Fat Loss – A Simple Guide
If your primary goal is dropping fat whether for health, sports performance or to shape your physique your first point of call should always be diet. Fat is primarily stored in designated fat storage cells called adipocytes. For the most part, adipocytes are located just under the skin throughout the body as well as in regions surrounding vital organs (for protection) called visceral fat.
Eating healthy, nutritious food has a myriad of benefits but if your goal is to lose weight it’s all about how much food (healthy or unhealthy) you’re putting in your body. The basic concept is “calories in versus calories out.” This refers to the idea that as long as you eat fewer calories than you burn, you’re bound to lose weight.
When it comes to reducing calorie intake failing to plan is planning to fail. Consistently being able to stick to a plan is key for weight loss success. Having snacks that are high in protein and also readily available is a great strategy for curbing hunger when you’re too busy to shop and cook. You could try things like having chicken strips and vegetables precooked and frozen for an easy 7min stir-fry, alternatively Casein Custard is a low calorie snack that really satisfies those sugar cravings we all experience from time to time. Fat Loss – A Simple Guide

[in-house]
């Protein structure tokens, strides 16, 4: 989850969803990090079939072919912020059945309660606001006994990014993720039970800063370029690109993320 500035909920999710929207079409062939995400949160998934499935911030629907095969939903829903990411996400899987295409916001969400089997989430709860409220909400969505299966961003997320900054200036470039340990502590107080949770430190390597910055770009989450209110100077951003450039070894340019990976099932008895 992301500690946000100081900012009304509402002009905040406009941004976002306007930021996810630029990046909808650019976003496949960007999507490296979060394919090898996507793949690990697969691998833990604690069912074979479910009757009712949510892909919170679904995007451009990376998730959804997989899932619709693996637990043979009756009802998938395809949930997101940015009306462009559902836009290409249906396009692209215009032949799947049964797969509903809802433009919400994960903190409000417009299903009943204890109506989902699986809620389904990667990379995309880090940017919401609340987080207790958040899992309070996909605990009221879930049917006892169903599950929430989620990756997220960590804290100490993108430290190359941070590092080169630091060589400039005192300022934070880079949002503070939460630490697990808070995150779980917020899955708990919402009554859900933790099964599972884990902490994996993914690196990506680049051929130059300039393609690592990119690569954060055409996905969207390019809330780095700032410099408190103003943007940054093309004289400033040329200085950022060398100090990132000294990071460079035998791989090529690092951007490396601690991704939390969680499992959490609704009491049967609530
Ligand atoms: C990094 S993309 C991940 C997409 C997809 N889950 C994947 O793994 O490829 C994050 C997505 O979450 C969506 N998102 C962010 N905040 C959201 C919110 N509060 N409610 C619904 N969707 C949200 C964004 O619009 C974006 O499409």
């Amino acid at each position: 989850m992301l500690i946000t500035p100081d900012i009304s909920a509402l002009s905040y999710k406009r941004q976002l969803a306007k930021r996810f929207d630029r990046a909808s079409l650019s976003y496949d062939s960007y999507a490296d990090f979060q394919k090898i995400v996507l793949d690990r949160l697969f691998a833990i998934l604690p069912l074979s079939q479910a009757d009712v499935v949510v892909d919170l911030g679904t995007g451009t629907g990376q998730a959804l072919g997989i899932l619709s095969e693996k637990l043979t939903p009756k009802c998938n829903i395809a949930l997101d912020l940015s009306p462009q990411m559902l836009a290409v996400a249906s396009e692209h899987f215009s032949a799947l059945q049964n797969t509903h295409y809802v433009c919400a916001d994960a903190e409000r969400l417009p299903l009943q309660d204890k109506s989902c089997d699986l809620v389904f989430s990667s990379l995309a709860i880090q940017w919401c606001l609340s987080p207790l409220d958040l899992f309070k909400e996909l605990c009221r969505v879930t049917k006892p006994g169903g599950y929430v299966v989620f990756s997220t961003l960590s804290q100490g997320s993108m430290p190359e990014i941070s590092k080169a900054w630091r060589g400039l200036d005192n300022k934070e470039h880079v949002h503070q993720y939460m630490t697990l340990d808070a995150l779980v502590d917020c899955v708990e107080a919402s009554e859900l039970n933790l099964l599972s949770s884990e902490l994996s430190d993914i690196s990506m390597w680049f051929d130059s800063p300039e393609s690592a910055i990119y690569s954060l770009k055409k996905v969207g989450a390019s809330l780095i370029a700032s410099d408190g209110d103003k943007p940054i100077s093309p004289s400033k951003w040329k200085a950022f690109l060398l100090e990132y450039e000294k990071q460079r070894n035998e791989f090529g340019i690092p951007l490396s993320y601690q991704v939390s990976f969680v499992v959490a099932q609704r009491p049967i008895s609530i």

Once food intake has been addressed the next step is moving more. This is important as in order for fatty acids to be oxidized, they must be transported into the cell’s mitochondria. Most fatty acids are transported into the mitochondria using a shuttle system called the carnitine shuttle. After exercise an individual burns more energy, which is primarily used for muscle cell recovery and glycogen replacement with the muscle. This elevated metabolic rate is termed excess post exercise oxygen consumption (EPOC). EPOC appears to be greatest when exercise intensity is high. For example, EPOC is higher after high intensity interval training (HIIT) compared to exercise for a longer duration at lower intensity EPOC is also notably observed after resistance training, due to additional cellular repair and protein synthesis needs of the muscle cells resulting in a larger energy requirement after exercise to restore the contracting muscle cells to pre-exercise levels.